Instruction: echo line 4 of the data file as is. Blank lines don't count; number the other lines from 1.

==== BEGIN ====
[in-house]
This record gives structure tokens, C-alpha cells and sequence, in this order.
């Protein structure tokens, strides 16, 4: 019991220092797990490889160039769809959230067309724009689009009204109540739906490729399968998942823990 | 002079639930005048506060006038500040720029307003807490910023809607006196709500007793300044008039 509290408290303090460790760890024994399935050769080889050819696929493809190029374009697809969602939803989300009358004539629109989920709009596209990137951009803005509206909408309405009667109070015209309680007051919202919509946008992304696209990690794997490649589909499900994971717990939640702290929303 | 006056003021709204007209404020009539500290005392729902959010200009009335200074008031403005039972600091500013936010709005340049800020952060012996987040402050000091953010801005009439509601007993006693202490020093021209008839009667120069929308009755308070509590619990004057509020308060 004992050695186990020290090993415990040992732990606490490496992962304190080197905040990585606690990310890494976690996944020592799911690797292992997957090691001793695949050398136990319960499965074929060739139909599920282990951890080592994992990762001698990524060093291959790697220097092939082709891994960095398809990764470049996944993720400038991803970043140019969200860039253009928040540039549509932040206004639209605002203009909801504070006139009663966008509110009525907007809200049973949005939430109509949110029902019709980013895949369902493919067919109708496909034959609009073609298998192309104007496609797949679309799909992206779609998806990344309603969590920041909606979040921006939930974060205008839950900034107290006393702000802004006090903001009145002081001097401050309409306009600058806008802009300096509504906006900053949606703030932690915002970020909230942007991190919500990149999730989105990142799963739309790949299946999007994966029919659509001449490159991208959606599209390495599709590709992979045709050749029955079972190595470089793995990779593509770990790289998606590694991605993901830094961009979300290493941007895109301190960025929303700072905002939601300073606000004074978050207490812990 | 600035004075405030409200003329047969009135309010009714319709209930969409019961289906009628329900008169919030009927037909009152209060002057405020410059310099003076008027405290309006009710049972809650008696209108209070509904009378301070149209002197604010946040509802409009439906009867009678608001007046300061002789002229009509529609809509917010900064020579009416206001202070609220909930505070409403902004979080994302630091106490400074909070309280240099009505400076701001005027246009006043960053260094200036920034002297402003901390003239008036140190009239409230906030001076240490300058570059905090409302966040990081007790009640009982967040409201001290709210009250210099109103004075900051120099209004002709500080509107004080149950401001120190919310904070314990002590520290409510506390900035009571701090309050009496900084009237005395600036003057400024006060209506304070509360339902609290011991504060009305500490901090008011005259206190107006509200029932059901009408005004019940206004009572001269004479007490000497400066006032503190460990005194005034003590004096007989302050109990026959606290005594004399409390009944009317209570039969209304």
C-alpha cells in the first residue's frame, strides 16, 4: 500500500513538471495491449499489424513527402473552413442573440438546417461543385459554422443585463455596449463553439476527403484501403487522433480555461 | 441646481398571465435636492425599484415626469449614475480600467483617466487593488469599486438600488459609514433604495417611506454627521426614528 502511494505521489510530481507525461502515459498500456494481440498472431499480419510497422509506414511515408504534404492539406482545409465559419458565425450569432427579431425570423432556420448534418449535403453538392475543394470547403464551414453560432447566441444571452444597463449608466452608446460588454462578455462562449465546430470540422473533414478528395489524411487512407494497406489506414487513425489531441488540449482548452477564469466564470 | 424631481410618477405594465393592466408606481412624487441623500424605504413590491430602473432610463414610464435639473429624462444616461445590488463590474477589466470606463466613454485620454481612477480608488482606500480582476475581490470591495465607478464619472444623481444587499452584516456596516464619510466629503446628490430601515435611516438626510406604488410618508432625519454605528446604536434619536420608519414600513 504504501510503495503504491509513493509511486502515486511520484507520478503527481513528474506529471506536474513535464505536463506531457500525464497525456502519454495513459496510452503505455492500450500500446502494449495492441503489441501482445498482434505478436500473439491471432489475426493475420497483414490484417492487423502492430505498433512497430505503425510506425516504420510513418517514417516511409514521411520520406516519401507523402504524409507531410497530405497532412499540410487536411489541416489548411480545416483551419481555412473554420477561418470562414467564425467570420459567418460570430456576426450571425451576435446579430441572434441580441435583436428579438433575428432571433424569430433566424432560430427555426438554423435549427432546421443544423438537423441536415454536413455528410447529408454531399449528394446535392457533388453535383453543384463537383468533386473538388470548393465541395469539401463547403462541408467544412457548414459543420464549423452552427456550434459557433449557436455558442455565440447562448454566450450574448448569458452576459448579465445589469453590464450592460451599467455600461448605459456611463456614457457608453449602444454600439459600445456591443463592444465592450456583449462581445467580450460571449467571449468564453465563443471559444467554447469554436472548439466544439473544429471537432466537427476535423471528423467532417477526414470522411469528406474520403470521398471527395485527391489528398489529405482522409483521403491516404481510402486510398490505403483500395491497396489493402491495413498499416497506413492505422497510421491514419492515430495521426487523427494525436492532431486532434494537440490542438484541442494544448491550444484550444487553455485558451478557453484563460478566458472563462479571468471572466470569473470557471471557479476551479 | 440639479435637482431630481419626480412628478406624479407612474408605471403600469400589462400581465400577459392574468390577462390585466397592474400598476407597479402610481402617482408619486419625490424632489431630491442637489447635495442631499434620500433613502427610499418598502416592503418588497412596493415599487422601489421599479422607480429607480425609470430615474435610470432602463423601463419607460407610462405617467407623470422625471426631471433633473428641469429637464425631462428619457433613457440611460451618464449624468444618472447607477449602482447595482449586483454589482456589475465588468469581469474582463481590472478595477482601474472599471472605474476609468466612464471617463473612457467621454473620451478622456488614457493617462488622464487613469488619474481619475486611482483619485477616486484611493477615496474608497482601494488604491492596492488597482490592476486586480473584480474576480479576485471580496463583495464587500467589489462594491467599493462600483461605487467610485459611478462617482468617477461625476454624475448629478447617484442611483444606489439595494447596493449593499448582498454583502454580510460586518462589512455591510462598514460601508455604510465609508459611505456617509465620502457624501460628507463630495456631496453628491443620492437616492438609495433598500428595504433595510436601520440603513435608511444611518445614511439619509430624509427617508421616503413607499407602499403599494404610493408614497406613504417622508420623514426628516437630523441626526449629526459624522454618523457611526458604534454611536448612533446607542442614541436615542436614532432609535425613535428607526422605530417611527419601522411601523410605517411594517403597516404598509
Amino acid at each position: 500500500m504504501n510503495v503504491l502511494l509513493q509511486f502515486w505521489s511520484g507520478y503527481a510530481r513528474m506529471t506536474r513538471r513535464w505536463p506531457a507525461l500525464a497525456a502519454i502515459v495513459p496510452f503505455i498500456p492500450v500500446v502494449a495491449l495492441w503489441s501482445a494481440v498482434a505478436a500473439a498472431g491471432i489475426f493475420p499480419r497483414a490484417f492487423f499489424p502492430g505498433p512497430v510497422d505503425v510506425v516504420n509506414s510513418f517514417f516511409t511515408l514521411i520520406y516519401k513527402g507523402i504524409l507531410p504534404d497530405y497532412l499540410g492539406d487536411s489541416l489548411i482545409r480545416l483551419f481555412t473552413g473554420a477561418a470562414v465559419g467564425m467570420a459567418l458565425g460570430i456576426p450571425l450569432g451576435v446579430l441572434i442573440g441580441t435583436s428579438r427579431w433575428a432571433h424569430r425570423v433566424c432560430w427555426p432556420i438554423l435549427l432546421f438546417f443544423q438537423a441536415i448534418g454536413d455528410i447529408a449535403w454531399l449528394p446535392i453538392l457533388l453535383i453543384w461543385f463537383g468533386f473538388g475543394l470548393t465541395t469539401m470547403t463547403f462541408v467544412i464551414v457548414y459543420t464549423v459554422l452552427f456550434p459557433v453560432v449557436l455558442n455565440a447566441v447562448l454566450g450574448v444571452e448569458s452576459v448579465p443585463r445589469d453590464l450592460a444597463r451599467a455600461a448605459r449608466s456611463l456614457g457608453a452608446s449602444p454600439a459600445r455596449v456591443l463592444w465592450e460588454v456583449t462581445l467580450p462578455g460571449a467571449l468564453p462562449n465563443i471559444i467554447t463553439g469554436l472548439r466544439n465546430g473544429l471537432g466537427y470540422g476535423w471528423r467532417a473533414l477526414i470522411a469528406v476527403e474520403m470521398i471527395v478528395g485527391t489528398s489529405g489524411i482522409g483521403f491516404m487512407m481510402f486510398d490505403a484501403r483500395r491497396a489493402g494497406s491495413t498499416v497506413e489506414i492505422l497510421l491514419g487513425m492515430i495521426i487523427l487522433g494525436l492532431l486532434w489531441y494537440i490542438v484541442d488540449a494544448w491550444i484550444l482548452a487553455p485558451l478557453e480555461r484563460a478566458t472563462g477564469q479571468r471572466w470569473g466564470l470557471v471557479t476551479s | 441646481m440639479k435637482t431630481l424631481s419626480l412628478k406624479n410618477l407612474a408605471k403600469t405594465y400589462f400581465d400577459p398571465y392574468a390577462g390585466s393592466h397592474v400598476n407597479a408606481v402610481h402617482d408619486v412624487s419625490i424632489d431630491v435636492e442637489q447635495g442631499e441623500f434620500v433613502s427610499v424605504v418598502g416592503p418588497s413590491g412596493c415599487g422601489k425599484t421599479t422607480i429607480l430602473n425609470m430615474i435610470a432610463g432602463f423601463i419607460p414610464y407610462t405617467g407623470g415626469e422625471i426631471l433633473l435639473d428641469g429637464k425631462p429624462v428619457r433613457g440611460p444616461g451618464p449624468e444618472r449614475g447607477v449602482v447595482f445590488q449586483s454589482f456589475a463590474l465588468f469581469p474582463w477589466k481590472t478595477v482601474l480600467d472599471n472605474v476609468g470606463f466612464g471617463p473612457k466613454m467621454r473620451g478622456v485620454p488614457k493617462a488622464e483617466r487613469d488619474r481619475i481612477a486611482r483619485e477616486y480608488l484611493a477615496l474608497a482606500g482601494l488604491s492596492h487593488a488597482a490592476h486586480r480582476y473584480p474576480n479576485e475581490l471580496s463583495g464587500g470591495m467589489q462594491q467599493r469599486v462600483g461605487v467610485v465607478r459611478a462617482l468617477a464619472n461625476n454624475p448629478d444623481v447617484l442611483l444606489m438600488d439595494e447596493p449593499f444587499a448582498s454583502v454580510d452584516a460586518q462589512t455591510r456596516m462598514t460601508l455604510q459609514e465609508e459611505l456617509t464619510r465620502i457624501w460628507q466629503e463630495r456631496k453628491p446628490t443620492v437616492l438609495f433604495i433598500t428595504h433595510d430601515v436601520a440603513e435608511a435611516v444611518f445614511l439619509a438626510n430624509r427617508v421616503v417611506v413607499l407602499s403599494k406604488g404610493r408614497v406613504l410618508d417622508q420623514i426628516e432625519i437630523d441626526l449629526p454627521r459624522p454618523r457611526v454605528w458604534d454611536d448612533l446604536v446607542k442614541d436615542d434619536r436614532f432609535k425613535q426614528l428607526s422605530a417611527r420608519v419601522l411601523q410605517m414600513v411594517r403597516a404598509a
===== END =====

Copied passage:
C-alpha cells in the first residue's frame, strides 16, 4: 500500500513538471495491449499489424513527402473552413442573440438546417461543385459554422443585463455596449463553439476527403484501403487522433480555461 | 441646481398571465435636492425599484415626469449614475480600467483617466487593488469599486438600488459609514433604495417611506454627521426614528 502511494505521489510530481507525461502515459498500456494481440498472431499480419510497422509506414511515408504534404492539406482545409465559419458565425450569432427579431425570423432556420448534418449535403453538392475543394470547403464551414453560432447566441444571452444597463449608466452608446460588454462578455462562449465546430470540422473533414478528395489524411487512407494497406489506414487513425489531441488540449482548452477564469466564470 | 424631481410618477405594465393592466408606481412624487441623500424605504413590491430602473432610463414610464435639473429624462444616461445590488463590474477589466470606463466613454485620454481612477480608488482606500480582476475581490470591495465607478464619472444623481444587499452584516456596516464619510466629503446628490430601515435611516438626510406604488410618508432625519454605528446604536434619536420608519414600513 504504501510503495503504491509513493509511486502515486511520484507520478503527481513528474506529471506536474513535464505536463506531457500525464497525456502519454495513459496510452503505455492500450500500446502494449495492441503489441501482445498482434505478436500473439491471432489475426493475420497483414490484417492487423502492430505498433512497430505503425510506425516504420510513418517514417516511409514521411520520406516519401507523402504524409507531410497530405497532412499540410487536411489541416489548411480545416483551419481555412473554420477561418470562414467564425467570420459567418460570430456576426450571425451576435446579430441572434441580441435583436428579438433575428432571433424569430433566424432560430427555426438554423435549427432546421443544423438537423441536415454536413455528410447529408454531399449528394446535392457533388453535383453543384463537383468533386473538388470548393465541395469539401463547403462541408467544412457548414459543420464549423452552427456550434459557433449557436455558442455565440447562448454566450450574448448569458452576459448579465445589469453590464450592460451599467455600461448605459456611463456614457457608453449602444454600439459600445456591443463592444465592450456583449462581445467580450460571449467571449468564453465563443471559444467554447469554436472548439466544439473544429471537432466537427476535423471528423467532417477526414470522411469528406474520403470521398471527395485527391489528398489529405482522409483521403491516404481510402486510398490505403483500395491497396489493402491495413498499416497506413492505422497510421491514419492515430495521426487523427494525436492532431486532434494537440490542438484541442494544448491550444484550444487553455485558451478557453484563460478566458472563462479571468471572466470569473470557471471557479476551479 | 440639479435637482431630481419626480412628478406624479407612474408605471403600469400589462400581465400577459392574468390577462390585466397592474400598476407597479402610481402617482408619486419625490424632489431630491442637489447635495442631499434620500433613502427610499418598502416592503418588497412596493415599487422601489421599479422607480429607480425609470430615474435610470432602463423601463419607460407610462405617467407623470422625471426631471433633473428641469429637464425631462428619457433613457440611460451618464449624468444618472447607477449602482447595482449586483454589482456589475465588468469581469474582463481590472478595477482601474472599471472605474476609468466612464471617463473612457467621454473620451478622456488614457493617462488622464487613469488619474481619475486611482483619485477616486484611493477615496474608497482601494488604491492596492488597482490592476486586480473584480474576480479576485471580496463583495464587500467589489462594491467599493462600483461605487467610485459611478462617482468617477461625476454624475448629478447617484442611483444606489439595494447596493449593499448582498454583502454580510460586518462589512455591510462598514460601508455604510465609508459611505456617509465620502457624501460628507463630495456631496453628491443620492437616492438609495433598500428595504433595510436601520440603513435608511444611518445614511439619509430624509427617508421616503413607499407602499403599494404610493408614497406613504417622508420623514426628516437630523441626526449629526459624522454618523457611526458604534454611536448612533446607542442614541436615542436614532432609535425613535428607526422605530417611527419601522411601523410605517411594517403597516404598509